COLORADO SPRINGS, Colo. (KRDO) -- A late-season snowstorm across Colorado from Friday into Saturday is expected to bring heavy, wet snow in excess of 6 inches. That has many wondering if there's any way to save their outdoor plants and flowers from dying.
Daniel Hopper, co-owner of Rick's Garden Center in Colorado Springs has some tips for protecting tender plants and flowers. He says if you've already planted, don't give up hope on your garden.
"There is hope," said Hopper. "That's not to say that you're not going to lose any plants, like your tender perennials, possibly, or your squash or tomatoes or peppers if you planted those."
The main tool for protecting plants is a frost cloth.
"If you can cover them with frost cloth, a blanket, something like that, to capture some of the ground heat and keep them above freezing, that's going to help them out."
While any protection is better than none, Hopper recommends frost cloths over tarps.
"The benefit of the frost blanket is, it allows some breathing so you don't get a buildup of moisture," said Hopper. "If all you have is a tarp, by all means, use it. If all you have is a blanket, by all means, use that. But the benefit of the frost cloth is, it does allow some moisture to transpire through that cloth so it's not just collecting in a damp, dark environment on the plant where you could get botrytis or other fungi."
Another tool is placing a bucket or a garden cloche directly over individual vegetable plants. A cloche will allow light into the plant since it's transparent, and also has a vent for moisture.
"For deciduous trees and shrubs, if you planted them, make sure they're well watered in 3 to 5 gallons of water," said Hopper. "Don't just rely on the water that's falling out of the sky. Also, make sure they're well mulched-in. That helps the trees and shrubs pull up ground heat into the branches, stems, and trunk. You may get some dieback, you may lose some leaves, but those trees should recover."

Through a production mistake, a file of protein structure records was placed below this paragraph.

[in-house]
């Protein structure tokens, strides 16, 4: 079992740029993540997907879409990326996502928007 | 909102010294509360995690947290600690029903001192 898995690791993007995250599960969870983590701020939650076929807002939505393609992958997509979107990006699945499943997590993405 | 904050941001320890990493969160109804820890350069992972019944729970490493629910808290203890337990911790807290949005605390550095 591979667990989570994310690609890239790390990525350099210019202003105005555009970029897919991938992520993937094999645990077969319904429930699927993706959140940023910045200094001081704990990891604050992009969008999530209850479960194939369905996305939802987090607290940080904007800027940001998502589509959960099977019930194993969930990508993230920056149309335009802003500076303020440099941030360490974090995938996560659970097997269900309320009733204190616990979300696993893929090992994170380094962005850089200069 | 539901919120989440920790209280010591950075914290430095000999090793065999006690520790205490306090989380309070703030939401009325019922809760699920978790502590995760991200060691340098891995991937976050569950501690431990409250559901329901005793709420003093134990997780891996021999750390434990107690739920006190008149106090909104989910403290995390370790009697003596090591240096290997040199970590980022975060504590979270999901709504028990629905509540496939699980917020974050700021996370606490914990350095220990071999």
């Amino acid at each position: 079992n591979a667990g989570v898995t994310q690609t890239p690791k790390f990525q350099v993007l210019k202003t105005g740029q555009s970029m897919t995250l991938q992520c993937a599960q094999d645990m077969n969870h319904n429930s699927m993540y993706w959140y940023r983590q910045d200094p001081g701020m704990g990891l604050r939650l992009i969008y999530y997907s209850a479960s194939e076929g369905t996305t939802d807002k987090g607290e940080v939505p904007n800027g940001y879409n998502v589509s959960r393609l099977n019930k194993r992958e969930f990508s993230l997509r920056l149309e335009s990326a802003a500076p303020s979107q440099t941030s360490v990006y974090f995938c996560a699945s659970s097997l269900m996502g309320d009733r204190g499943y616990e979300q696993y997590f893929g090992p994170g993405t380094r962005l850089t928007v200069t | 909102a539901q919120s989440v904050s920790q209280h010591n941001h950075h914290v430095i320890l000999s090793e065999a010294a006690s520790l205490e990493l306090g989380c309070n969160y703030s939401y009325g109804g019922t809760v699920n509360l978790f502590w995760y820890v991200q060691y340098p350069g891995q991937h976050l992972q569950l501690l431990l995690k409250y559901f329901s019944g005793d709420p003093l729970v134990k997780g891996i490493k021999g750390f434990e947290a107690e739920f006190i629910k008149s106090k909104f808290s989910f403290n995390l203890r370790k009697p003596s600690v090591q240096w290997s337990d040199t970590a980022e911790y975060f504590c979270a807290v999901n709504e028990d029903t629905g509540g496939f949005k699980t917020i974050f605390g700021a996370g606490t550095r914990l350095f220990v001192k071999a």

There are some common mistakes people make when it comes to trying to protect their plants. One major mistake is not using stakes to prop up your frost cloth.
"If you are covering your plants, you want to make sure that your frost cloth, blanket, whatever you're using to cover them, is not in contact with the plants," said Hopper. "Also, if it's accumulating snow on top of it, make sure you're not allowing that blanket or whatever covering them, to crush your plants."
Hopper says another major mistake gardeners make, is giving up on their plants.
"After the storm is passed, don't just assume that if it looks like it's dead, that it is dead," said Hopper. "Give it some time. See if it will recover. A lot of times plants will do that. They look dead, and then they will bounce back."
It's not recommended to dig up your outdoor plants and then bring them inside from the cold.
"It would depend on what kind of plant it is, but if it's a pepper, tomato, or squash, I would recommend covering them as opposed to digging them up," said Hopper. "It's traumatic for plants to dig them up and then replant them. You're better off, in my opinion, leaving them in the ground and covering them as best you can."
Once the temperature gets above freezing, it's best to take off any plant coverings and let them air out.
"They should definitely take off the blanket when it gets above freezing or above the temperature threshold for that plant," said Hopper. "So if it gets above 40 degrees, they should uncover those plants, allow them to get sunlight, allow them to breathe, but then make sure they're recovering if it gets cold again."
Hopper also notes, that certain plants are more sensitive to the weather changes and should have more protection.
"Most of your annuals are going to be more delicate," said Hopper. "Though, there are some annuals like geraniums that are frost tolerant. Of course, your pansies, and things like that are delicate. Your vegetables that are not cold crops. So like your tomatoes, your peppers, your other nightshades, and squash, those won't survive a frost. You would need to either bring them inside or if you've already planted them, then you're going to want to cover them up."
Overall, Hopper says while these late-season freezes can be discouraging, people shouldn't give up on their gardens.
"A lot of us have been planting in Colorado for a long time, and yeah, it's challenging," said Hopper. "There's no doubt about it. But I would just say, don't get too discouraged. These are kind of the hoops you have to jump through when you're in a mountain environment. But, you know, people have been planting around here for a long, long time, and it is possible to do it. So I would just say, don't give up hope."